At 14, Jamie Rossookh was neither a boy or man - at least that's how his mother saw him.
The teenager, who has cerebral palsy and lives in the Black Country, was deemed too old by various agencies for child or school services.
However he was also too young to get help from organisations which provide help for adults, such as transport to and from hospital.
Andrew Sutton, who established the Foundation for Conductive Education in Birmingham, claims it is not an unusual situation. Apparently hundreds of children fall through the cracks between education, health and social services.
Now 18-years-old, Jamie is due to become social services' responsibility when he leaves Stourbridge College later this year. However, he is still waiting to hear details about this arrangement.
His mother Sue Rossookh, who lives in Wordsley, Stourbridge, said although the system was structured, children were left "in limbo" as agencies struggled to cope with the demand for services.
Mrs Rossookh, a part-time teacher, said: "I think many of these agencies are swamped and they're operating crises management so they never actually get on top of the situation.
"They just don't seem to have the resources or enough time to do any long term plans for these children.
"Joined up services is what should happen and I don't know why it doesn't. People have been talking about this for years and everyone seems keen on it, but it's still not happening."
The issue of joined-up services was initially raised after the death of Victoria Climbie and the public inquiry which criticised the lack of communication between various children's agencies.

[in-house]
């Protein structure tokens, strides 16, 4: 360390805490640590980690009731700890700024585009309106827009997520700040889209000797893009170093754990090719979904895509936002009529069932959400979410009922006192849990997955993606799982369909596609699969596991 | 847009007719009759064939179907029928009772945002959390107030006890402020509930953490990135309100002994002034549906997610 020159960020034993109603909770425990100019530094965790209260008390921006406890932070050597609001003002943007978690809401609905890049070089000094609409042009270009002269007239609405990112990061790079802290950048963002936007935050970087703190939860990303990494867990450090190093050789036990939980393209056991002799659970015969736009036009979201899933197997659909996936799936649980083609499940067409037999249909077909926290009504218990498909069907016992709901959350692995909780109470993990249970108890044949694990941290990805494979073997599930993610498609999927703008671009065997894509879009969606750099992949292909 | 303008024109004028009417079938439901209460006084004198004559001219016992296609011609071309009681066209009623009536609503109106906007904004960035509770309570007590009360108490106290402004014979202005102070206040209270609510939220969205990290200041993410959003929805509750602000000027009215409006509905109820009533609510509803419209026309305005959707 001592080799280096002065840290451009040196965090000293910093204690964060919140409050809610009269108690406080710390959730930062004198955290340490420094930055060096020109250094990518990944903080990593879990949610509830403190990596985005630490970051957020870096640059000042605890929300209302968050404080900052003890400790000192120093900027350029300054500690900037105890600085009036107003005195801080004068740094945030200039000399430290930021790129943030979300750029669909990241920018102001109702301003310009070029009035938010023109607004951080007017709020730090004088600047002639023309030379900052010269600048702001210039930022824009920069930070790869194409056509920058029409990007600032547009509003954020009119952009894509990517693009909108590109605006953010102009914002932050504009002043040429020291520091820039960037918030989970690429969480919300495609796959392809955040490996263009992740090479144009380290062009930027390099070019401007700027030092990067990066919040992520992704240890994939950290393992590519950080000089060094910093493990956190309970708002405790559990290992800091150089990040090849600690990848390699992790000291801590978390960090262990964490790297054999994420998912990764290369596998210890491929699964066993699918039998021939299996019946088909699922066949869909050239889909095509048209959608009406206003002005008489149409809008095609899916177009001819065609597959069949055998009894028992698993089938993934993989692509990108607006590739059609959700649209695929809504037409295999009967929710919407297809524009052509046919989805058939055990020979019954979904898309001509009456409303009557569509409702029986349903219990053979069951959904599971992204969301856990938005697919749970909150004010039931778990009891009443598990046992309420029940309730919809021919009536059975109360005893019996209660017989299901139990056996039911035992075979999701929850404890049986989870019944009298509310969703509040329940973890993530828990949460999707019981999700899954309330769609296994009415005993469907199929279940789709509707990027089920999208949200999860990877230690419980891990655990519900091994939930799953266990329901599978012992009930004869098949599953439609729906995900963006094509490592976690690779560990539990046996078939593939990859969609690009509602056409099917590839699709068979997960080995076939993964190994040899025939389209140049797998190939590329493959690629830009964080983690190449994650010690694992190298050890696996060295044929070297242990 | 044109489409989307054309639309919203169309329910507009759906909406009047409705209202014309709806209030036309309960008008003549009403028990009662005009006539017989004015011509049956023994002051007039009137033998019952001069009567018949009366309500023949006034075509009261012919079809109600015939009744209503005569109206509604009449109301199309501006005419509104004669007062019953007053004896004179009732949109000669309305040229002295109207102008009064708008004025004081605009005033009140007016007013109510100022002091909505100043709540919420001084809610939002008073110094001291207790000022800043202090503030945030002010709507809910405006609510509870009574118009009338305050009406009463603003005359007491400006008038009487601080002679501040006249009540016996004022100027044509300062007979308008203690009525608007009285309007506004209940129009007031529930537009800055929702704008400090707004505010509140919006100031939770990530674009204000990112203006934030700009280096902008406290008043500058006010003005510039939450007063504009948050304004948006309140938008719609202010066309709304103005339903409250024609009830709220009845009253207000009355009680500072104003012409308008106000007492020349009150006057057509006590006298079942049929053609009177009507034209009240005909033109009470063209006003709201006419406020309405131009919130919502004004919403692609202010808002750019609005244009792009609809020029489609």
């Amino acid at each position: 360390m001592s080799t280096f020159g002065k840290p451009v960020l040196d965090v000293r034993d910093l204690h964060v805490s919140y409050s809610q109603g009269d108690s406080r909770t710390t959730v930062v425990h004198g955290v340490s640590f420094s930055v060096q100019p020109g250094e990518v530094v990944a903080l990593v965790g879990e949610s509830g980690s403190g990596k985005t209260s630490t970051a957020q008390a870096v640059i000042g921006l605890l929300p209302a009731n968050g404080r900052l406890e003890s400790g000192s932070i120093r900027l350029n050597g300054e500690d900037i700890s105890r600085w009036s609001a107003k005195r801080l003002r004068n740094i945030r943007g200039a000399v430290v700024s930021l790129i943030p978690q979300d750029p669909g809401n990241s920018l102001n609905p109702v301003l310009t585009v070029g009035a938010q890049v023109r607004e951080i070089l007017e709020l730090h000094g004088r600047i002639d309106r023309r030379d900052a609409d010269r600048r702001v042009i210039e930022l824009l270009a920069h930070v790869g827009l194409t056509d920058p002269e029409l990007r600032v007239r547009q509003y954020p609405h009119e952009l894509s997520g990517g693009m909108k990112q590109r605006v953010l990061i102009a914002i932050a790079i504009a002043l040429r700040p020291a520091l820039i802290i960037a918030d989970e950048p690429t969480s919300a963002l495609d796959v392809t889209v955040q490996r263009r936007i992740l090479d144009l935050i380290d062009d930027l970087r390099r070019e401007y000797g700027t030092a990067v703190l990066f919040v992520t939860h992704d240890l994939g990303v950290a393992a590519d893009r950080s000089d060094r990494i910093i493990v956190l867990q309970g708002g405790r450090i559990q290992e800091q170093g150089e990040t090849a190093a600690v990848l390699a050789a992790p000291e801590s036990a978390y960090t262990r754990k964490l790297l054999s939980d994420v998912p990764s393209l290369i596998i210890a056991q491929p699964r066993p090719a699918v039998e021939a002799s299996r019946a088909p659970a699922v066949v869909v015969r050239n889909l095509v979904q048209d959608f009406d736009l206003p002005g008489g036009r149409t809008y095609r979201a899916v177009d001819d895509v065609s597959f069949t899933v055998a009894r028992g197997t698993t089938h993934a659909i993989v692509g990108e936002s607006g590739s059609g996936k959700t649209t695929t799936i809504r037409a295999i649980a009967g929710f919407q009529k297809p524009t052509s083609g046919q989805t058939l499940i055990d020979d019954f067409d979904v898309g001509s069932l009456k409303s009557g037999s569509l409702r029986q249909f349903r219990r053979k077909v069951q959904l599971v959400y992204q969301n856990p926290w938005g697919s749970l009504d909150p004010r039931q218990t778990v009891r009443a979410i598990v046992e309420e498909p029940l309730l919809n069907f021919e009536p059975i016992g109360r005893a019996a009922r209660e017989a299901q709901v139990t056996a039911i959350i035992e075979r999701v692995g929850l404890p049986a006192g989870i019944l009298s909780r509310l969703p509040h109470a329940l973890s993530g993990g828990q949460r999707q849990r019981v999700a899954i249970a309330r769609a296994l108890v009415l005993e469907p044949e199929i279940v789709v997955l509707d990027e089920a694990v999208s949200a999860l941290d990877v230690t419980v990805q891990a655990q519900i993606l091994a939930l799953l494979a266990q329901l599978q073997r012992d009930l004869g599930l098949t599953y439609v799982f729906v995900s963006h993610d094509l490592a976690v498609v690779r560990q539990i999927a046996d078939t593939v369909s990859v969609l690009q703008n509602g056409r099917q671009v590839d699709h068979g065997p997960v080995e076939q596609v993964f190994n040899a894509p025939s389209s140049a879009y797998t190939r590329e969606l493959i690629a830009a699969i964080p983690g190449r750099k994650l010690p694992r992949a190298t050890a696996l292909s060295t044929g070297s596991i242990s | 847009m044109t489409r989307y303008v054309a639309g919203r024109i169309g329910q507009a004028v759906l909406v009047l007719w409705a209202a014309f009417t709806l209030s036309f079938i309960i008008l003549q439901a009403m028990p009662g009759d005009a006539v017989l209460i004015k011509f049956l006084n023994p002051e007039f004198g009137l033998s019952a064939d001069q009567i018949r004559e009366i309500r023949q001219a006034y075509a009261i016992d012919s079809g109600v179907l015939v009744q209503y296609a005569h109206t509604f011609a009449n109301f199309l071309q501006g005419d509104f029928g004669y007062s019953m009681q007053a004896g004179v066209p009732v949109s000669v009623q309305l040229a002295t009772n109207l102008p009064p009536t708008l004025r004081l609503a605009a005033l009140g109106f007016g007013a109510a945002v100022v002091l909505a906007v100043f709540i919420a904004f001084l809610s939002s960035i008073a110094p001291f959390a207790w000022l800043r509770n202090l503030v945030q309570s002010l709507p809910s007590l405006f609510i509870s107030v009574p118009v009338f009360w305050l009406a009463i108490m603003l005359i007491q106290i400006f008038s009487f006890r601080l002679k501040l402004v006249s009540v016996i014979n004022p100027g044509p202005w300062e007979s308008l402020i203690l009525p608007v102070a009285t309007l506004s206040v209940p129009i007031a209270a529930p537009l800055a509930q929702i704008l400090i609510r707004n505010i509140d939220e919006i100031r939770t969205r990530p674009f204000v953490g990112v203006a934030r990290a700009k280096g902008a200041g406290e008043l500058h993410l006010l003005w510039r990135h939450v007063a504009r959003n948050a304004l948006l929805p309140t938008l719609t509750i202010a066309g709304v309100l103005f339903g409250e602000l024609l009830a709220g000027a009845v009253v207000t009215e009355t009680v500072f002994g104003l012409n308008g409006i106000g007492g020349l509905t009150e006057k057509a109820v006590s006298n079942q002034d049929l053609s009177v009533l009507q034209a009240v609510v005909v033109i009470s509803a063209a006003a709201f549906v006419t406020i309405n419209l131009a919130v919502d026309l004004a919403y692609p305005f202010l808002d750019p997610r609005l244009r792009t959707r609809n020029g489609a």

Mr Sutton will talk about the issues when he addresses delegates at the Children's Trusts Conference in London on Thursday, which is cohosted by the National Institute of Conductive Education.
He believes conductive education would open doors for more children with cerebral palsy but many local education authorities are failing to fund access to such services.
"More than ten years on and it is still easier for a well-to-do family from overseas to come to this country and gain access to conductive education, than it is for most children living here," said Mr Sutton.
"With disabled children's services, hundreds of parents find their children get caught in the cracks between social services and education.
"People are going to have to start talking to each other and all relevant services must start communicating.
"Everyone who works with children will have to undergo professional training."
Children's Minister MP Margaret Hodge will give a keynote speech during the conference at the Institute of Directors, outlining the development of integrated services.
Mr Sutton plans to hold up the Foundation as an example of how integrated services can be provided for disabled children and their families.
He said: "Joined-up services are something we in conductive education have practised for many years but which is now being placed high on the Government's agenda.
"This is a rare chance for the conductive movement to show itself ahead of the field in practising what others simply preach," he said.